Flexibility and adaptability are essential factors that play a vital role in how we will tackle the challenges of the future. The way we look for solutions in Salud Digna tends to be different, mainly because of our teams’ unique characteristics and, very importantly, to the vision and relentless pursuit of social impact that Mr. Jesús Vizcarra Calderón, my boss and our founder, puts in every single one of his decisions and directives to me and the team. When you deal with someone like him, you have to be at your best performance level, but also, you have to put the patient and only the patient at the very centre of all your effort. A famous quote from Mr. Vizcarra is printed on the cover of the Harvard Business School case study on Salud Digna: “Don’t tell me why not, tell me how."
EF: Can you elaborate on the trends in diagnostics?
JO: Due to the circumstances in 2020, there was a steep decline in preventative tests such as bone density, pap smears, mammograms, optometry, and other anatomic tests. As people felt these tests were not urgent, they decided to postpone them. Unfortunately, our findings are that this did not come without a cost. Diagnosing at a later stage has an impact.
Roughly, 52% of our patients who get mammographies had no original intention of getting them when they visited our clinic. We explain to our patients why pap smears and mammographies are essential and how characteristics like age and gender can help identify which tests they should take. The tests do not cost a lot and the waiting times are short, so they often accept. This is the reason why we tend to find pathologies in earlier stages. Recently the number of preventative tests has picked up again, and we hope this continues as we continue to push for prevention and early detection.
EF: What is the role of healthcare infrastructure in recovering the economy in Mexico?
JO: No one was prepared for the pandemic, covid-19 related decisions were made with the available resources. At Salud Digna, we always put success projections when entering a new project. This means visualizing success as we did with the Covid-19 tests. We envisioned being the number one provider of the PCR and antigen test in Mexico, and we were even able to offer it at the lowest price available. Our infrastructure has allowed us to have clinics in all 32 states of the country, and it has allowed us to serve 550 000 patients weekly. It is a great responsibility because we have extensive access to the population in Mexico. In 2022 we have an ambitious growth projection plan to get more clinics running and more patients coming to us, which makes us enthusiastic about the future.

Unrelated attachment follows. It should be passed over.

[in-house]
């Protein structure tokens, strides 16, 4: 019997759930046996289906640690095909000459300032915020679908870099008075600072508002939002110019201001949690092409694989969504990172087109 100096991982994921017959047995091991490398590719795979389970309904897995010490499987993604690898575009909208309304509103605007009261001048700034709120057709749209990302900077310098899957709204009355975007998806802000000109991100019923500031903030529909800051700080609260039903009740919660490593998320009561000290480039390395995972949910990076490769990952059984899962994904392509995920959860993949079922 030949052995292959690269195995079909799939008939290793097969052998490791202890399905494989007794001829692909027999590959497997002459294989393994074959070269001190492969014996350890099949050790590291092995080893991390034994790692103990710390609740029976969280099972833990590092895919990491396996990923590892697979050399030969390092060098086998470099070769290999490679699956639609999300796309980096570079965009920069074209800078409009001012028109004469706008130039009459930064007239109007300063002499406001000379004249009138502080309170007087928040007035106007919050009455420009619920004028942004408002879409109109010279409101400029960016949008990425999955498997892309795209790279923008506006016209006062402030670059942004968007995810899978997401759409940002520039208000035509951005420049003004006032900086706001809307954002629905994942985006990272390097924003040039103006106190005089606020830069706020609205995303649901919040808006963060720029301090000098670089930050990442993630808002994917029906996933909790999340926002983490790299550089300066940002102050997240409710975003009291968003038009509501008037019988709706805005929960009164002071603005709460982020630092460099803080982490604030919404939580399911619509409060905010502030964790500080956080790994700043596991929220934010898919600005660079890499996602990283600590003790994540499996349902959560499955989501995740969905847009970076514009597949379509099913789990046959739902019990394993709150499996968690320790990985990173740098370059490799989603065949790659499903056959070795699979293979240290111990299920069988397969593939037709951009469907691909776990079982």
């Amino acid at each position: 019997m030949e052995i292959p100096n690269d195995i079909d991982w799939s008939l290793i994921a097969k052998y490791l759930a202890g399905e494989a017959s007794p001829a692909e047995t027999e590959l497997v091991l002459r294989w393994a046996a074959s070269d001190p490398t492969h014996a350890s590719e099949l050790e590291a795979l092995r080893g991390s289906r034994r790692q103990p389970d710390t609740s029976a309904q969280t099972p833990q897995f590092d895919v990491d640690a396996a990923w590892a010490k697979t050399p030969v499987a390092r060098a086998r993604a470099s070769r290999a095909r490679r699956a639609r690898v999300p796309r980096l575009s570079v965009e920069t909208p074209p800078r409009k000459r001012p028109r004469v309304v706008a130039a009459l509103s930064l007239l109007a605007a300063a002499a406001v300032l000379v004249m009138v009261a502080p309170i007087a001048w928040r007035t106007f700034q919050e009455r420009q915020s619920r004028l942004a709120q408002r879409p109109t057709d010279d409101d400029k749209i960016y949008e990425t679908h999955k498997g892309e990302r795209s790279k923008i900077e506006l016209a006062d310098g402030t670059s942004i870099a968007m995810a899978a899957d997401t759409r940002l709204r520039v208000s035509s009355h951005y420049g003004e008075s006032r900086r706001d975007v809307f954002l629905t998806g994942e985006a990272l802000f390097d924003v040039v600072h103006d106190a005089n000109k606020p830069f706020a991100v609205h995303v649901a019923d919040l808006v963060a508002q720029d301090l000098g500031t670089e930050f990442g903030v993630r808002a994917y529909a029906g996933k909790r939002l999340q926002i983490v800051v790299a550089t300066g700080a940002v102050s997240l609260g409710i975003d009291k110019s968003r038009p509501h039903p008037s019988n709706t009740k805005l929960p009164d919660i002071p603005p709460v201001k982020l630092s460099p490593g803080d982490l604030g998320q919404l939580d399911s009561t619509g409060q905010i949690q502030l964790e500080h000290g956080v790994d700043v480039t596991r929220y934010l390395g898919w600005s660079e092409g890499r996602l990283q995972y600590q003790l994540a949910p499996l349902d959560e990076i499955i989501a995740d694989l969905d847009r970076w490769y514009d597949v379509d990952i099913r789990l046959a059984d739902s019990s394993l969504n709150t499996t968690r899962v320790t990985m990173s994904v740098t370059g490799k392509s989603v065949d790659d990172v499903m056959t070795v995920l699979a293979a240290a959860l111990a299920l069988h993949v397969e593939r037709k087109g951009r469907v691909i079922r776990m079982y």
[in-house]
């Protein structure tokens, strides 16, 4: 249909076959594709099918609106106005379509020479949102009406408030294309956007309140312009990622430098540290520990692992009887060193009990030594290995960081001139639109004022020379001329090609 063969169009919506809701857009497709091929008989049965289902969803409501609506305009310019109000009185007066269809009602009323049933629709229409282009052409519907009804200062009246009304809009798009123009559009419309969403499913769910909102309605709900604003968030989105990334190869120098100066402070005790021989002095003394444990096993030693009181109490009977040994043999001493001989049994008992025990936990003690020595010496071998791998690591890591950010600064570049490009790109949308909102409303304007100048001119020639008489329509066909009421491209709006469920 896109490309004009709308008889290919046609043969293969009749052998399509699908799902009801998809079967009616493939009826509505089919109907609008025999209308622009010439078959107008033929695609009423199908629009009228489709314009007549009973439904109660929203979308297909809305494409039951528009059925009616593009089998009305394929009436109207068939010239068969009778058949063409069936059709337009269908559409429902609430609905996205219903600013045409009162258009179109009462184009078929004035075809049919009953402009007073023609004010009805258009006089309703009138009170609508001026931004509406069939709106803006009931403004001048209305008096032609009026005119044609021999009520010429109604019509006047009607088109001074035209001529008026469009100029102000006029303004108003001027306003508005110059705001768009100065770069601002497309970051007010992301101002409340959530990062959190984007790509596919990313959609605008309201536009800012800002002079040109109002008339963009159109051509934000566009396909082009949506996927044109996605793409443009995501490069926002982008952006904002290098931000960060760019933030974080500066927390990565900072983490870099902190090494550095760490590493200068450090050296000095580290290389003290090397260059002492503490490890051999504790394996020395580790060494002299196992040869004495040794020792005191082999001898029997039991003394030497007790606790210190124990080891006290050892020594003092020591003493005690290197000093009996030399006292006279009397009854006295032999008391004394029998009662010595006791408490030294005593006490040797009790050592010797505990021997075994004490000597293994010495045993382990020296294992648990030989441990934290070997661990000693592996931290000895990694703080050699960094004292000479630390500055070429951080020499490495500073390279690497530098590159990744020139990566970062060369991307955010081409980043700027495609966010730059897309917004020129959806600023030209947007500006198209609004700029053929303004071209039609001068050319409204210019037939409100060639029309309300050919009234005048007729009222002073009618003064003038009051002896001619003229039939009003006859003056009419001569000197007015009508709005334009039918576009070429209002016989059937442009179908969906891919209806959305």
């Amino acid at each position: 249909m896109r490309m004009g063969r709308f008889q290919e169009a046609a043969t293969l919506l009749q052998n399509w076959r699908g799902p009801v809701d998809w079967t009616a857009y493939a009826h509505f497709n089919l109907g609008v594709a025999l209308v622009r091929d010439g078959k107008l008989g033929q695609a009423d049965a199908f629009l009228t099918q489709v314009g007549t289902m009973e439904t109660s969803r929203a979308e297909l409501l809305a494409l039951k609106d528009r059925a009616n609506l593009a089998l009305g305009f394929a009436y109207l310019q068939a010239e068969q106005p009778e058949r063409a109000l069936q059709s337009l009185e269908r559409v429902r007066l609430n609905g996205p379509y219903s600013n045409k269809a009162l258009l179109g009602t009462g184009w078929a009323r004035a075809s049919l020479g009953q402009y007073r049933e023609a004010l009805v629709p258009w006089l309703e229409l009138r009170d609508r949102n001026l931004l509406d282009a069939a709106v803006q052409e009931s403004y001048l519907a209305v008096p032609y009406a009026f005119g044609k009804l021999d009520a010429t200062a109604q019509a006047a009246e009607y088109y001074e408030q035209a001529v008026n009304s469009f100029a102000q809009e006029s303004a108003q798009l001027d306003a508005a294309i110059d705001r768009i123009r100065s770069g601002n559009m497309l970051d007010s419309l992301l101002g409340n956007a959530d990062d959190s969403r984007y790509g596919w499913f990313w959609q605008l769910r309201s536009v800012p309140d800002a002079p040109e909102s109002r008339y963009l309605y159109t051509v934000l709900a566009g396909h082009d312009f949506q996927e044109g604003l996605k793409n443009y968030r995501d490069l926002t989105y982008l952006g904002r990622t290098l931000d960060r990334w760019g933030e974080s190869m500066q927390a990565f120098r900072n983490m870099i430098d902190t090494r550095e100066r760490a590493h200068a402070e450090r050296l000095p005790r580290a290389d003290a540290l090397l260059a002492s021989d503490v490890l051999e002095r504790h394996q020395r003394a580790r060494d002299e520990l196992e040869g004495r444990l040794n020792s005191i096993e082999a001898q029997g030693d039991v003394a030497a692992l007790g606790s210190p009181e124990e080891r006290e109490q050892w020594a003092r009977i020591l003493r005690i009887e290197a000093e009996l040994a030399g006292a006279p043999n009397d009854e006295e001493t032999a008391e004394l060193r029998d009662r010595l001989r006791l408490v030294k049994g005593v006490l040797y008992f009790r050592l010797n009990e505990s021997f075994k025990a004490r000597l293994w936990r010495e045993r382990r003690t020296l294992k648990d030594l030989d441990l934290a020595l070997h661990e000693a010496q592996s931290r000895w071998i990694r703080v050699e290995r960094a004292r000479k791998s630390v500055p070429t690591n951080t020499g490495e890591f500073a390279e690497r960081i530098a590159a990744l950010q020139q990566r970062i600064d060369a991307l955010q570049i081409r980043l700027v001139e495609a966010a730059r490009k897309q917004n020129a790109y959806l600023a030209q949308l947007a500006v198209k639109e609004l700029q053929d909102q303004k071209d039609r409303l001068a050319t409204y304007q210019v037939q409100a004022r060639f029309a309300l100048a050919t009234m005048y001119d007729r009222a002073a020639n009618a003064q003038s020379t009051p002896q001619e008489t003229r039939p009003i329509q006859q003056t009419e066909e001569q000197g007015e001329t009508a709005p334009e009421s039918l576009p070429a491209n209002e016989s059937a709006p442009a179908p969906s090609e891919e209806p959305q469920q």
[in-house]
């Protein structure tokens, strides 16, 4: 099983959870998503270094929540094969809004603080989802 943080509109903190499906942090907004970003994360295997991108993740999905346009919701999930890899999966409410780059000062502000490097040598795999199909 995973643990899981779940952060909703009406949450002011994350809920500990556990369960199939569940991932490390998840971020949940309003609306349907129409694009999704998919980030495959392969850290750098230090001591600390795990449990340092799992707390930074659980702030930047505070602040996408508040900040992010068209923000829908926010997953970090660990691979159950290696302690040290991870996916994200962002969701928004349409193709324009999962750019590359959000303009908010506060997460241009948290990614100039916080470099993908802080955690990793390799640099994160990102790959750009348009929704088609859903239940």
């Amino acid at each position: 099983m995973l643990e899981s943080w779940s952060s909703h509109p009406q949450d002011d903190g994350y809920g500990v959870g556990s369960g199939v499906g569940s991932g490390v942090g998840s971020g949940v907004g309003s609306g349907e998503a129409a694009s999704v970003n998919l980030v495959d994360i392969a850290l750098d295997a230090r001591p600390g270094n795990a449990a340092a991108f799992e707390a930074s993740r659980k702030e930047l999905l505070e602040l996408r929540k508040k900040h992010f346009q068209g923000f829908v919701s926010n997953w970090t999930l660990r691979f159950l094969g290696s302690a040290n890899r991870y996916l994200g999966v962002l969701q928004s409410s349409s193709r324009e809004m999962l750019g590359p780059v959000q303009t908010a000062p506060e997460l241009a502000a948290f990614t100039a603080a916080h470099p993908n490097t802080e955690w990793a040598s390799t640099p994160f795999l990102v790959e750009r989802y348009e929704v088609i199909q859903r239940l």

EF: Can you elaborate on how Salud Digna is adapting to digital transformation?
JO: In Salud Digna, we are constantly adopting new technologies to increase the level of precision and service we provide. We are including chat apps as part of the channels of communication with patients. We are now serving millions of patients this way, and there is no coming back from that. Patients can receive their results, preparations, and anything appointment-related through online platforms. Our call centre has been growing, WhatsApp has been growing, and we are getting on more digital service platforms to continue growing.
Our success on these digital transformation strategies was deeply accelerated by Covid-19. Before, people would not be inclined to communicate through online platforms, and now it is the complete opposite. Our website traffic has multiplied 20 times over what it was before the pandemic.
On the other hand, we, as a team, became the number one covid test provider without physically meeting the board of directors or each other. Every meeting was conducted virtually, and it is something that we have adapted to. Finally, Artificial Intelligence is changing the world, and it is something we look forward to expanding and evolving with it.
EF: How do you plan to celebrate 20 years of Salud Digna?
JO: Salud Digna is a lively place where people like to celebrate. We always look for the chance to laugh and lighten the load. Let’s hope we can do that again in a “normal” way, very soon.